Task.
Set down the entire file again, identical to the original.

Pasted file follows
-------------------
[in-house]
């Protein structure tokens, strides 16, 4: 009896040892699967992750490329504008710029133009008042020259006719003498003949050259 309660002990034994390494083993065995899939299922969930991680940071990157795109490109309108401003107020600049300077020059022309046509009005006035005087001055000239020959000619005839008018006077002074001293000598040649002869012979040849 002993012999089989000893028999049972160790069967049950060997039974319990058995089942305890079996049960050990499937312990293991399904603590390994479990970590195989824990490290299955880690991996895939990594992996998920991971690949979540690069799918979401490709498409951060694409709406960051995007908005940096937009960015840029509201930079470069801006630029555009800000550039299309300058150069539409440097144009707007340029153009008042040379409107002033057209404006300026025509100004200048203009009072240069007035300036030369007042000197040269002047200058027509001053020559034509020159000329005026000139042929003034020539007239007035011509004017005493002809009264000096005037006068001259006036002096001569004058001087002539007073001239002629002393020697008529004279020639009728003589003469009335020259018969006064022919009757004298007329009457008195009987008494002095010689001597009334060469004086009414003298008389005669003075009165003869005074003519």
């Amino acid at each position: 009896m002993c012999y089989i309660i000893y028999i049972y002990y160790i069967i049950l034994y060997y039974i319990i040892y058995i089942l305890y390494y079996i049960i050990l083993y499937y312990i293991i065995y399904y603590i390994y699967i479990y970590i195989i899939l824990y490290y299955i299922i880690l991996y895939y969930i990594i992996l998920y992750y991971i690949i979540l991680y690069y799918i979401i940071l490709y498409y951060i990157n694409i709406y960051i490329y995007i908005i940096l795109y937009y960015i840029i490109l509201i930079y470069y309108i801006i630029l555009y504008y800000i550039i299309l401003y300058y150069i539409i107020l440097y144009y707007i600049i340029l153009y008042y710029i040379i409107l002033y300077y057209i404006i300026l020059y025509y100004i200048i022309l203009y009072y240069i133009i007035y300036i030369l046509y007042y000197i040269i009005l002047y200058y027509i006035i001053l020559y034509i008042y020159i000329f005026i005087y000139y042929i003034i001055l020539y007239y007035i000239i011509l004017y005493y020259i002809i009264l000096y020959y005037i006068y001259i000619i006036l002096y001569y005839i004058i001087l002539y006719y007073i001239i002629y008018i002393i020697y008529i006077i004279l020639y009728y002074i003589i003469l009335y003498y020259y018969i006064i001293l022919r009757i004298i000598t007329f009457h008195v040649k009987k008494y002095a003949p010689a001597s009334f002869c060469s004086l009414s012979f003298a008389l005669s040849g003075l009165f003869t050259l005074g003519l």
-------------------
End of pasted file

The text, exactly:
[in-house]
């Protein structure tokens, strides 16, 4: 009896040892699967992750490329504008710029133009008042020259006719003498003949050259 309660002990034994390494083993065995899939299922969930991680940071990157795109490109309108401003107020600049300077020059022309046509009005006035005087001055000239020959000619005839008018006077002074001293000598040649002869012979040849 002993012999089989000893028999049972160790069967049950060997039974319990058995089942305890079996049960050990499937312990293991399904603590390994479990970590195989824990490290299955880690991996895939990594992996998920991971690949979540690069799918979401490709498409951060694409709406960051995007908005940096937009960015840029509201930079470069801006630029555009800000550039299309300058150069539409440097144009707007340029153009008042040379409107002033057209404006300026025509100004200048203009009072240069007035300036030369007042000197040269002047200058027509001053020559034509020159000329005026000139042929003034020539007239007035011509004017005493002809009264000096005037006068001259006036002096001569004058001087002539007073001239002629002393020697008529004279020639009728003589003469009335020259018969006064022919009757004298007329009457008195009987008494002095010689001597009334060469004086009414003298008389005669003075009165003869005074003519």
């Amino acid at each position: 009896m002993c012999y089989i309660i000893y028999i049972y002990y160790i069967i049950l034994y060997y039974i319990i040892y058995i089942l305890y390494y079996i049960i050990l083993y499937y312990i293991i065995y399904y603590i390994y699967i479990y970590i195989i899939l824990y490290y299955i299922i880690l991996y895939y969930i990594i992996l998920y992750y991971i690949i979540l991680y690069y799918i979401i940071l490709y498409y951060i990157n694409i709406y960051i490329y995007i908005i940096l795109y937009y960015i840029i490109l509201i930079y470069y309108i801006i630029l555009y504008y800000i550039i299309l401003y300058y150069i539409i107020l440097y144009y707007i600049i340029l153009y008042y710029i040379i409107l002033y300077y057209i404006i300026l020059y025509y100004i200048i022309l203009y009072y240069i133009i007035y300036i030369l046509y007042y000197i040269i009005l002047y200058y027509i006035i001053l020559y034509i008042y020159i000329f005026i005087y000139y042929i003034i001055l020539y007239y007035i000239i011509l004017y005493y020259i002809i009264l000096y020959y005037i006068y001259i000619i006036l002096y001569y005839i004058i001087l002539y006719y007073i001239i002629y008018i002393i020697y008529i006077i004279l020639y009728y002074i003589i003469l009335y003498y020259y018969i006064i001293l022919r009757i004298i000598t007329f009457h008195v040649k009987k008494y002095a003949p010689a001597s009334f002869c060469s004086l009414s012979f003298a008389l005669s040849g003075l009165f003869t050259l005074g003519l």